• Unsupervised learning: With unsupervised learning, you feed the machine a set of data, and it discovers patterns in that data on its own and figures out its own rules for interpreting the data. For example, you feed it pictures of all sorts of fruit without telling it, "This is a banana. This is an apple. These are grapes." The machine determines how to cluster the pictures. Maybe it groups them according to color, maybe by size, maybe by shape, or maybe by some other characteristic you would never have imagined.
  • Semi-supervised learning: This approach combines supervised and unsupervised learning. You train the machine just a little bit so it gets a high-level overview, then the machine develops its own rules and strategies based on its examination of the data.

Reinforcement Learning

Reinforcement learning is a technique that involves rewarding the machine for its performance. Reinforcement learning has its roots in operant conditioning — the principle that behavior followed by pleasant consequences is likely to be repeated, and behavior followed by unpleasant consequences is less likely to be repeated. With reinforcement learning, a reward is associated with a certain action or occurrence, and an environment is created in which the machine attempts to maximize its cumulative reward.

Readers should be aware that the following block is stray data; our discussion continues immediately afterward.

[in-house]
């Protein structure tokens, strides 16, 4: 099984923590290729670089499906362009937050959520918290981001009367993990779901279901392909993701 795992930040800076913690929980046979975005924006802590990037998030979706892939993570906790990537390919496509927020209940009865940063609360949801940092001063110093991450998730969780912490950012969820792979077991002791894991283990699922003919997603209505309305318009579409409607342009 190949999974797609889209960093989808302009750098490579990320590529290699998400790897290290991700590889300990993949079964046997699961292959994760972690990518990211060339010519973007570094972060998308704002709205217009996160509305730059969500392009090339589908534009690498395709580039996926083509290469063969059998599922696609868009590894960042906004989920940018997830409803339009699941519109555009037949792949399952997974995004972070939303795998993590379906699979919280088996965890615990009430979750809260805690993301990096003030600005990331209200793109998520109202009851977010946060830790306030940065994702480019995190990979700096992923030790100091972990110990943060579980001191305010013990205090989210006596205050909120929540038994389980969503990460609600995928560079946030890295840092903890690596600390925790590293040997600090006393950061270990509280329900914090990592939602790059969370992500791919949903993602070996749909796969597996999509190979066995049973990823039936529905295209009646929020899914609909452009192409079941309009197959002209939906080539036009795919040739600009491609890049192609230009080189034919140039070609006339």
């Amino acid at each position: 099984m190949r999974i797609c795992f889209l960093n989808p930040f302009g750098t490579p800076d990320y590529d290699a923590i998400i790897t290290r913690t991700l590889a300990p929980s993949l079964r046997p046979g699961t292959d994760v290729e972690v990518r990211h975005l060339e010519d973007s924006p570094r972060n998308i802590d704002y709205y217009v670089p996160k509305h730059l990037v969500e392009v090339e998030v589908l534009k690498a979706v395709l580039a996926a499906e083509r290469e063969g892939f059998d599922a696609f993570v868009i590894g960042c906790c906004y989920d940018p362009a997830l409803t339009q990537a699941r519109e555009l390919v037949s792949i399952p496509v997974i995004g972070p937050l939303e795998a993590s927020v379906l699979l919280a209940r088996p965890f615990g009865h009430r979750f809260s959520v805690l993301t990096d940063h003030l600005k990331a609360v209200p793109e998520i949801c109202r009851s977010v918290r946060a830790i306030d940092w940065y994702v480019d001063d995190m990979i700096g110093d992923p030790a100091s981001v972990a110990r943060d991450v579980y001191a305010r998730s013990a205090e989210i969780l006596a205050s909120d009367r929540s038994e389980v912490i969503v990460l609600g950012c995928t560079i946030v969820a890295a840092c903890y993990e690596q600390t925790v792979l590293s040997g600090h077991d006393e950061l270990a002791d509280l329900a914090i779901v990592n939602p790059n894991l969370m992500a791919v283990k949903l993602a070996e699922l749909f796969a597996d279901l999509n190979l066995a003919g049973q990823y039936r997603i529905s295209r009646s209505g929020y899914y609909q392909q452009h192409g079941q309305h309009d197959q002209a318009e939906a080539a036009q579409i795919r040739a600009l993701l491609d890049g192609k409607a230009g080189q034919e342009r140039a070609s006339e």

In 2013 Google's DeepMind project produced an application of reinforcement learning its developers called Q-learning. In Q-learning, you have a set environments or states typically represented by the letter "S," possible actions that can respond to the states represented by the letter "A," and quality of performance represented by the letter "Q."

Suppose you have an Atari game like Space Invaders that requires you to blast aliens with your laser cannon as they descend from the sky. To help the computer learn how to play, you might have S represent the number of aliens descending and the speed of descent and A represent actions the computer takes to shoot aliens out of the sky, thus improving Q, which represents the score of the game. Each time the computer successfully shoots down an alien, it's rewarded with an increase in Q. The machine plays the game repeatedly and, attempting to maximize Q, becomes much more adept at shooting down aliens.

Reinforcement learning, specifically Q-Learning, enables machines to quickly grow beyond our understanding. It can help you skip the steps required for collecting data and then feeding the machine training data and test data. The machine essentially creates its own data as it engages in iterative trial and error.

While supervised, unsupervised, semi-supervised, and reinforcement learning are the primary ways machines learn, stay tuned for more to come. Experts in artificial intelligence (AI) are constantly working on developing new approaches to machine learning and understanding how to combine different techniques.